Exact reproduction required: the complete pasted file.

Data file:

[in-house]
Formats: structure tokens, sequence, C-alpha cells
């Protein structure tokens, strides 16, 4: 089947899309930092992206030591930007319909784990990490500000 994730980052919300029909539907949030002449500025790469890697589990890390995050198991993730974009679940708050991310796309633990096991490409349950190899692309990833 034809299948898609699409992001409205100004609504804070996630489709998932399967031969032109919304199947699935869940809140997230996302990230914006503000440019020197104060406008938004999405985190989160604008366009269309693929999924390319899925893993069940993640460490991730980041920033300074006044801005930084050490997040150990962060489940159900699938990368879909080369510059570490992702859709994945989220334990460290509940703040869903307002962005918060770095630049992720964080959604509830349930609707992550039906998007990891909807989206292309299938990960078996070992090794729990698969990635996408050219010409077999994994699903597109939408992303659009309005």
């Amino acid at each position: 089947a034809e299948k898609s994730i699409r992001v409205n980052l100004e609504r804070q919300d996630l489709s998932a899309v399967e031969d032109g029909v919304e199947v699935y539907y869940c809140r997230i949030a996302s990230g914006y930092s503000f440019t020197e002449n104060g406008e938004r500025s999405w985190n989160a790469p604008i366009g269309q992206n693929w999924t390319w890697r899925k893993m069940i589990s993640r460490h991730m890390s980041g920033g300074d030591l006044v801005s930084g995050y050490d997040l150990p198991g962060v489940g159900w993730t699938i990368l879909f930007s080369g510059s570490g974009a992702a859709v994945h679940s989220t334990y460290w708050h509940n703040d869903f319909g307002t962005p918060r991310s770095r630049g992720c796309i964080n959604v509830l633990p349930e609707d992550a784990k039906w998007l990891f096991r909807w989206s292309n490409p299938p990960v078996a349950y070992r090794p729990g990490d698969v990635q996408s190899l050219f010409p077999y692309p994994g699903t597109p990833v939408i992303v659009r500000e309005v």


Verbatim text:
[in-house]
Formats: structure tokens, sequence, C-alpha cells
């Protein structure tokens, strides 16, 4: 089947899309930092992206030591930007319909784990990490500000 994730980052919300029909539907949030002449500025790469890697589990890390995050198991993730974009679940708050991310796309633990096991490409349950190899692309990833 034809299948898609699409992001409205100004609504804070996630489709998932399967031969032109919304199947699935869940809140997230996302990230914006503000440019020197104060406008938004999405985190989160604008366009269309693929999924390319899925893993069940993640460490991730980041920033300074006044801005930084050490997040150990962060489940159900699938990368879909080369510059570490992702859709994945989220334990460290509940703040869903307002962005918060770095630049992720964080959604509830349930609707992550039906998007990891909807989206292309299938990960078996070992090794729990698969990635996408050219010409077999994994699903597109939408992303659009309005």
């Amino acid at each position: 089947a034809e299948k898609s994730i699409r992001v409205n980052l100004e609504r804070q919300d996630l489709s998932a899309v399967e031969d032109g029909v919304e199947v699935y539907y869940c809140r997230i949030a996302s990230g914006y930092s503000f440019t020197e002449n104060g406008e938004r500025s999405w985190n989160a790469p604008i366009g269309q992206n693929w999924t390319w890697r899925k893993m069940i589990s993640r460490h991730m890390s980041g920033g300074d030591l006044v801005s930084g995050y050490d997040l150990p198991g962060v489940g159900w993730t699938i990368l879909f930007s080369g510059s570490g974009a992702a859709v994945h679940s989220t334990y460290w708050h509940n703040d869903f319909g307002t962005p918060r991310s770095r630049g992720c796309i964080n959604v509830l633990p349930e609707d992550a784990k039906w998007l990891f096991r909807w989206s292309n490409p299938p990960v078996a349950y070992r090794p729990g990490d698969v990635q996408s190899l050219f010409p077999y692309p994994g699903t597109p990833v939408i992303v659009r500000e309005v």